On December 8, the court declared father to be the presumed father of N.P. An addendum report was filed recommending that father receive reunification services, including that he comply with the stay-away order, that he complete an anger management program, that he visit N.P. regularly, and that he participate in individual counseling.

On March 12, 2009, mother and father submitted to the allegations and the court found that a factual basis existed for the allegations. The court found that mother and father had both made moderate progress in their case plans and that N.P. could likely be returned to their custody by September 2, 2009. Services were offered for an additional six months and a hearing was set for September 2.

On May 18, father filed a request for a change in court order under section 388 asking that he be allowed unsupervised visitation with N.P. The request stated that father had engaged in supervised visitation since October 2008, that he had demonstrated that he knew how to care for N.P., that there were frequent problems with transportation such that N.P. was required to stay for long periods in a car, and that he would be willing to drive to where N.P. was placed to visit with her. A hearing was set for July 6. The record does not reflect a hearing on that date and father's request for change in order was not heard until the 18-month review in September 2010.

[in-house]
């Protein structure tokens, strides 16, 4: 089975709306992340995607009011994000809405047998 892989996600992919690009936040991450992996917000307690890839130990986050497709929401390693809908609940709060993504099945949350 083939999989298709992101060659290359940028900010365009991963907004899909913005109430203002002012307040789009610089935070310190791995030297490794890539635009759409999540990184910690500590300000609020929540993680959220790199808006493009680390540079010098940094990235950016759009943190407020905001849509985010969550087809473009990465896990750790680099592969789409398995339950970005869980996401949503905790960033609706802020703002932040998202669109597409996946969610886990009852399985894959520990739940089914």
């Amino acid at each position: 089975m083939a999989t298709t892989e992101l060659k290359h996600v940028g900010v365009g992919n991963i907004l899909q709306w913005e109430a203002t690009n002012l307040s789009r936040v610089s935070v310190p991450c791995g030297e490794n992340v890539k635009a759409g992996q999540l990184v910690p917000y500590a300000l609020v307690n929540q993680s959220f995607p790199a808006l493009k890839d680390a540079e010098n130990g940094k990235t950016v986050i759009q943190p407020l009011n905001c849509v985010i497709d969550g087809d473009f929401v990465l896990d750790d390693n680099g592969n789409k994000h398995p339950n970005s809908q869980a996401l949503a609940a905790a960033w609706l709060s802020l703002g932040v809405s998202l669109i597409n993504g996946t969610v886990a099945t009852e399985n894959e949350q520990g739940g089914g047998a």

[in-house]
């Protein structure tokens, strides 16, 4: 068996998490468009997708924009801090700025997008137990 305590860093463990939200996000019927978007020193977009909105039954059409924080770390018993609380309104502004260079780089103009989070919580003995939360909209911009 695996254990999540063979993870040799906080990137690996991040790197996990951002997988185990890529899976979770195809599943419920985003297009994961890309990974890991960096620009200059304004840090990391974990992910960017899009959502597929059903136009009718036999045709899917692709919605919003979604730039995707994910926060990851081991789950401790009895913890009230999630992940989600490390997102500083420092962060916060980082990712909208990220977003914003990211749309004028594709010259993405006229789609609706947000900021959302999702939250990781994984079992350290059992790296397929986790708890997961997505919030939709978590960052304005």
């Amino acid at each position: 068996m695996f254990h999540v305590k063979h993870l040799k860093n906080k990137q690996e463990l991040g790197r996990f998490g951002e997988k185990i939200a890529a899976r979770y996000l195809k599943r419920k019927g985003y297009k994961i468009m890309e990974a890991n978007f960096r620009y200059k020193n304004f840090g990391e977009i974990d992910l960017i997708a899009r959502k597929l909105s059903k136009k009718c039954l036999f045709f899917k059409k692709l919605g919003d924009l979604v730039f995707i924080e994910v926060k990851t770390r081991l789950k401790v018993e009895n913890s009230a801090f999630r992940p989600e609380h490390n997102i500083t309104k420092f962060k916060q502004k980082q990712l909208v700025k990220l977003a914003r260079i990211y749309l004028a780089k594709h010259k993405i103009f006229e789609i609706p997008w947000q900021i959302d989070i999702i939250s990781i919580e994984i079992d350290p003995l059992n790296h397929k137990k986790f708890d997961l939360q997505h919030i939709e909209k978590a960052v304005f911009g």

A status review report was filed on August 14, 2009, in advance of the six-month review hearing on September 2, 2009. The social worker reported that mother "is committed to reunifying with her daughter. She continues to be punctual to her scheduled visits. . . . [Mother] carries her own diaper bag and attends to her daughter's needs during the visit[s]." However, mother's supervised visits were cancelled as of June 26, 2009, because mother engaged in a physical altercation with her 11-year-old cousin and mother's grandmother was hit while trying to intervene. Mother had completed a 26-week anger management program and ...